Orange Slices video, ClosedCaptions
Flowers video, ClosedCaptions
Pumpkin Guts video, free, ClosedCaptions, checked
Seed Search video, ClosedCaptions, checked
Review Plants-2 practice
Review Plants-6 practice
Review Plants-7 practice
Review Plants-8 practice
Review Plants-3 practice

SC.5.L.14.2 Compare and contrast the function of organs and other physical structures of plants and animals, including humans, for example: some animals have skeletons for support — some with internal skeletons others with exoskeletons — while some plants have stems for support.
Orange Slices video, ClosedCaptions
Bird Bones video, free
Reading a Skeleton video, free, checked
Thoughts on an Exoskeleton text page, free
Review Plants-5 practice
Review Plants-6 practice
Review Plants-7 practice

Utah


UT.6.V.1.b Compare characteristics common in observed organisms (e.g., color, movement, appendages, shape) and infer their function (e.g., green color found in organisms that are producers, appendages help movement).

UT.7.IV.2.d Relate the structure of organs to an organism’s ability to survive in a specific environment (e.g., hollow bird bones allow them to fly in air, hollow structure of hair insulates animals from hot or cold, dense root structure allows plants to grow in compact soil, fish fins aid fish in moving in water).
Calling a Woodpecker video, checked
Selective Smelling video, checked
Seed Search video, ClosedCaptions, checked
Orange Slices video, ClosedCaptions
Flowers video, ClosedCaptions
Onion Crystals video
Hunting with an Umbrella video, free, ClosedCaptions, Updated
Bendable Bones video, checked
Thoughts on an Exoskeleton text page, free
Review Plants-5 practice
Review Plants-6 practice
Review Plants-7 practice

NGSS


MS-LS1-1 Conduct an investigation to provide evidence that living things are made of cells; either one cell or many different numbers and types of cells.
Microscopes: Making a Wet Mount video, learnalong, checked
Microscopes: Making a Dry Mount video, learnalong, checked
Microscopes: Making a Hay Infusion video, free, learnalong, checked
901 photo challenge, free

The "strings" in a stalk of celery are made up of xylem and phloem. Which part of your body comes closest to serving the same function?

  1. Skeleton

    No. Your skeleton provides support and protection. In plants, the cell wall provides support and protection.
  2. Intestines

    No. Your intestines allow you to absorb nutrients from your food. Plants make their own food, so they do not need a digestive system.
  3. Nerves

    No. Your nerves carry signals to let the parts of your body communicate. They carry messages for your senses, to move your muscles, etc. Instead of having nerves, plants release chemicals that signal other parts of the plant.
  4. Blood Vessels

    Yes! Your blood vessels carry water and nutrients to different parts of your body. In plants, the xylem is made up of tubes that carry water and some nutrients from the roots upwards to other parts of the plant. The phloem is made up of tubes that carry the sugar produce by photosynthesis to other parts of the plant. While they work in very different ways, your blood vessels serve basically the same function (carrying water and nutrients) as the xylem and phloem in plants.



Click to see which state standards this question tests, and which of my videos, experiments, and other resources support that topic.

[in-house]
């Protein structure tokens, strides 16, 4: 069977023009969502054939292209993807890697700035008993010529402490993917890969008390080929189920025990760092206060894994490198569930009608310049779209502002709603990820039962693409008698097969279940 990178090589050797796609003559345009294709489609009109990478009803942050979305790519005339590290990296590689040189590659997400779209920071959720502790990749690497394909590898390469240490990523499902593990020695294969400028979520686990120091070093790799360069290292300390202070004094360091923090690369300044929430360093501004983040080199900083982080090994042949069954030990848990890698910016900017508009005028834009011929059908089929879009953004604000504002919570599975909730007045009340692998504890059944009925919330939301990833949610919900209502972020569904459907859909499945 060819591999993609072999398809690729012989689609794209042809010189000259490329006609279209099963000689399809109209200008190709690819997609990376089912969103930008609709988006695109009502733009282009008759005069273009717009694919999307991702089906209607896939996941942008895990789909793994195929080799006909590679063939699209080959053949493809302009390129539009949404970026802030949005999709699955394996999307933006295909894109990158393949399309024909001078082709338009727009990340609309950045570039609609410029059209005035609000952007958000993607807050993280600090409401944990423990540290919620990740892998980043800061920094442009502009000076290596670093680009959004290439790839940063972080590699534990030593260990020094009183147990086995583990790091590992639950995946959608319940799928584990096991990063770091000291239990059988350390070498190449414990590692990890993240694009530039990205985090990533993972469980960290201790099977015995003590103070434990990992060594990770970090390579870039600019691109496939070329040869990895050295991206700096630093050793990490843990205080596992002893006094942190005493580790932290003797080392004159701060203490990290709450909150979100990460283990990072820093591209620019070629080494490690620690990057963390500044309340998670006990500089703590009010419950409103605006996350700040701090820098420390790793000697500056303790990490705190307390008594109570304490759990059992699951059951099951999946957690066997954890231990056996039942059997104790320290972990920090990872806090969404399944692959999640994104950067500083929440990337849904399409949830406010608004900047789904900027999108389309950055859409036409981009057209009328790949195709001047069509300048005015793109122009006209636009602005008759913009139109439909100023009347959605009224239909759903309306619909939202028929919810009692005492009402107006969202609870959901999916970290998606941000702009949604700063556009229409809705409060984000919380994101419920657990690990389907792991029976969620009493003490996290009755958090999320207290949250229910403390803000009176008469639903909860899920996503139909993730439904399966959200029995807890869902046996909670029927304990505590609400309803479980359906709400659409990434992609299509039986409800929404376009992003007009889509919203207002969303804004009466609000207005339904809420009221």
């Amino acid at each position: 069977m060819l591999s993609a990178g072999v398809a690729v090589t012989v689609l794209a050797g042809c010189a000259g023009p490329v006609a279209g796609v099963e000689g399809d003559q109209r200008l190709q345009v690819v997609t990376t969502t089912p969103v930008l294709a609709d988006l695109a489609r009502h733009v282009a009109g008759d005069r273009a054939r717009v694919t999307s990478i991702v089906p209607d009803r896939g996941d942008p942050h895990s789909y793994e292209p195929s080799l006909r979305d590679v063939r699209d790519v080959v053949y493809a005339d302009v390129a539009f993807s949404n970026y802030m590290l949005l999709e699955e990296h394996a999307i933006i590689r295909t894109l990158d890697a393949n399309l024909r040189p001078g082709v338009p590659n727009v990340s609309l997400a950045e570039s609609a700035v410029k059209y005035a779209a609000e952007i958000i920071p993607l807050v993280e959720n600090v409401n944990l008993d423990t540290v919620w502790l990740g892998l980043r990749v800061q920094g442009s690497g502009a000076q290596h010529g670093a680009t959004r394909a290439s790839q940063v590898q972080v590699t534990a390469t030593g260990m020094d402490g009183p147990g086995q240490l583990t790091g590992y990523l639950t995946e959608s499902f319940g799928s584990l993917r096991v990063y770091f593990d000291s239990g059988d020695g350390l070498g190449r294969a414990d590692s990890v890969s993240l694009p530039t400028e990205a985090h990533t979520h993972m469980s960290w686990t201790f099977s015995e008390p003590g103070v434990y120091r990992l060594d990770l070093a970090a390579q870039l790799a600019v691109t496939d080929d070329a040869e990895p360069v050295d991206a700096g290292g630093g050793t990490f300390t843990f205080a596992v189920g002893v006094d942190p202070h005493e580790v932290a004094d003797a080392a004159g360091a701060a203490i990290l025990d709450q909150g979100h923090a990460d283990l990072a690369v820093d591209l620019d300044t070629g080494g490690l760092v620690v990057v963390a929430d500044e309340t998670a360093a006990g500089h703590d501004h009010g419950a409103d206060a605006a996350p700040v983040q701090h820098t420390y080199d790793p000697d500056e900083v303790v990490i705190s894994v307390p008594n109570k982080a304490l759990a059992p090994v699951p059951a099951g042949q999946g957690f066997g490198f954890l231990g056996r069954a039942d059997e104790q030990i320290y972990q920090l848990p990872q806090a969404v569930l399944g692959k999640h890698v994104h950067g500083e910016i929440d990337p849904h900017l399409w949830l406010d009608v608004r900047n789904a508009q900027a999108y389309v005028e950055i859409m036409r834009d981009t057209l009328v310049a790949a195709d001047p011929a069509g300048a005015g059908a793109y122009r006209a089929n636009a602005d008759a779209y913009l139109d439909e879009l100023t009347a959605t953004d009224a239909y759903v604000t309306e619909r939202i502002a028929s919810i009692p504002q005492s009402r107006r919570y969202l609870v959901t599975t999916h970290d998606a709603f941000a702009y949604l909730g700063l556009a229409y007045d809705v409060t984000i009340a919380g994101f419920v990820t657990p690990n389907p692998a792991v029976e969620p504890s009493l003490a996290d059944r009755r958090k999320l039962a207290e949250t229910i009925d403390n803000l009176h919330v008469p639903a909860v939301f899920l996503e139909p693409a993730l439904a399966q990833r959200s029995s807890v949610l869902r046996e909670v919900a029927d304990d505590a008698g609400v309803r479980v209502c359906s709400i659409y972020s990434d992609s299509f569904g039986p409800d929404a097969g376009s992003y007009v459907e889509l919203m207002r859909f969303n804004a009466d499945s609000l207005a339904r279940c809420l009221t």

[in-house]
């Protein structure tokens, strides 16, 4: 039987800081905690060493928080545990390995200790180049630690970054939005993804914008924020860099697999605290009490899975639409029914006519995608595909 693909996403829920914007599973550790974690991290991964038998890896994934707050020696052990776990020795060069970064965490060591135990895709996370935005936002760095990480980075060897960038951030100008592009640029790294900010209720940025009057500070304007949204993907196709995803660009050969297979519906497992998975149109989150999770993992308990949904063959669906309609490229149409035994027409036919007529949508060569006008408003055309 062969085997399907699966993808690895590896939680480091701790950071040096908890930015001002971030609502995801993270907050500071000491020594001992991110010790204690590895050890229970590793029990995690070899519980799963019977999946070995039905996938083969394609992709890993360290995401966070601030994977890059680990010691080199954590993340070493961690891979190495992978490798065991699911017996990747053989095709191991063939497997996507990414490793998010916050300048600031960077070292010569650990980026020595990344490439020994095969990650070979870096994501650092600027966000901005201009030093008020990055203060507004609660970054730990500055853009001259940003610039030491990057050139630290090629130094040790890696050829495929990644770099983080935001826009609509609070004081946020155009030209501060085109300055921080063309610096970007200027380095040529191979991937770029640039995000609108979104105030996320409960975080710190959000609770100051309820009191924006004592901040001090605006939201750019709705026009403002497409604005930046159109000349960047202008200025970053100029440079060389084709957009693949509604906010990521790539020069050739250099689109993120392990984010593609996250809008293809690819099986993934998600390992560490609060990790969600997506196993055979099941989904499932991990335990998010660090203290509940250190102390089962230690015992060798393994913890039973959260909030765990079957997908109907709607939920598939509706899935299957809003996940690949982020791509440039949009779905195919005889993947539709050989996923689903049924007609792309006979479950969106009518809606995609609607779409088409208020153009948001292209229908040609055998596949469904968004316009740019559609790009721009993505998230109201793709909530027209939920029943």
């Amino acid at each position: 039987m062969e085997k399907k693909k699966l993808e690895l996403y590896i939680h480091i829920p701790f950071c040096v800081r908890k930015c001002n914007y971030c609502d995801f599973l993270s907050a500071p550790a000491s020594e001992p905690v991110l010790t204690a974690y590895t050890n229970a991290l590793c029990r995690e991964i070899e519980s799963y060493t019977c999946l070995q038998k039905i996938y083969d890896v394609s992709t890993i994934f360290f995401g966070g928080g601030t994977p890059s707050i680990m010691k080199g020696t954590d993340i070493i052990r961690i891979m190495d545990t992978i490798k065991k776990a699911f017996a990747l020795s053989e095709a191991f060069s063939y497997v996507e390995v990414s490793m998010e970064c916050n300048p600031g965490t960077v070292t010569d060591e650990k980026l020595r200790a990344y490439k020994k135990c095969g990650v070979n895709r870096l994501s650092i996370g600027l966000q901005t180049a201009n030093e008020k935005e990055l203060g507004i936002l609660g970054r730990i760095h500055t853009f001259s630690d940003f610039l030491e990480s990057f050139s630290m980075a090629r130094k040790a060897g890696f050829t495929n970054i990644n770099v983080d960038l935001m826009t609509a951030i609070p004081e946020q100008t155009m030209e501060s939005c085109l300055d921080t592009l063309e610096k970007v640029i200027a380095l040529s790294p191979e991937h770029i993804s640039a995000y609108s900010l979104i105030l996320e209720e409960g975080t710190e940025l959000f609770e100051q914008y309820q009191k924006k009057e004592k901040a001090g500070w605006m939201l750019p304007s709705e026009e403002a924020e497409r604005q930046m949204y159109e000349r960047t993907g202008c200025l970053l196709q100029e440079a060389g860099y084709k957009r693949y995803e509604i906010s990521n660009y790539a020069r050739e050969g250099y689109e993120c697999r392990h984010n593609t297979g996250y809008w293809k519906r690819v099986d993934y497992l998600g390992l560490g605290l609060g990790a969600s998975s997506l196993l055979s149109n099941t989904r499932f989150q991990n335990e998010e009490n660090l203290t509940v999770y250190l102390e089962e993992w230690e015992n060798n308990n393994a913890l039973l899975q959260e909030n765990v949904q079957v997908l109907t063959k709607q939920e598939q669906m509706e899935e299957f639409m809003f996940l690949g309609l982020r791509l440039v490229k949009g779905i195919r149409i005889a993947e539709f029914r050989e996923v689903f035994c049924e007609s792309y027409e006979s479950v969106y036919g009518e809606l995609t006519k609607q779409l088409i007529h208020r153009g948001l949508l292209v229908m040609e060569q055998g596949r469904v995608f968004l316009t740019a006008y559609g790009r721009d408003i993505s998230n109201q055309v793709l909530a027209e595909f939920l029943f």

Florida


SC.3.L.14.1 Describe structures in plants and their roles in food production, support, water and nutrient transport, and reproduction.
Measuring Photosynthesis video, checked
Seed Search video, ClosedCaptions, checked
Orange Slices video, ClosedCaptions
Testing a Leaf for Starch video, ClosedCaptions
Flowers video, ClosedCaptions
Heartless Plants video, ClosedCaptions, checked
Pumpkin Guts video, free, ClosedCaptions, checked
Smell the Flowers text page
Review Plants-3 practice
Review Plants-2 practice
Review Plants-5 practice
Review Plants-6 practice
Review Plants-7 practice
Review Plants-8 practice

SC.5.L.14.2 Compare and contrast the function of organs and other physical structures of plants and animals, including humans, for example: some animals have skeletons for support — some with internal skeletons others with exoskeletons — while some plants have stems for support.
Orange Slices video, ClosedCaptions
Bird Bones video, free
Reading a Skeleton video, free, checked
Thoughts on an Exoskeleton text page, free
Review Plants-5 practice
Review Plants-6 practice
Review Plants-7 practice

Utah


UT.6.V.1.b Compare characteristics common in observed organisms (e.g., color, movement, appendages, shape) and infer their function (e.g., green color found in organisms that are producers, appendages help movement).

UT.7.IV.2.d Relate the structure of organs to an organism’s ability to survive in a specific environment (e.g., hollow bird bones allow them to fly in air, hollow structure of hair insulates animals from hot or cold, dense root structure allows plants to grow in compact soil, fish fins aid fish in moving in water).
Calling a Woodpecker video, checked
Selective Smelling video, checked
Seed Search video, ClosedCaptions, checked
Orange Slices video, ClosedCaptions
Flowers video, ClosedCaptions
Onion Crystals video
Hunting with an Umbrella video, free, ClosedCaptions, Updated
Bendable Bones video, checked
Thoughts on an Exoskeleton text page, free
Review Plants-5 practice
Review Plants-6 practice
Review Plants-7 practice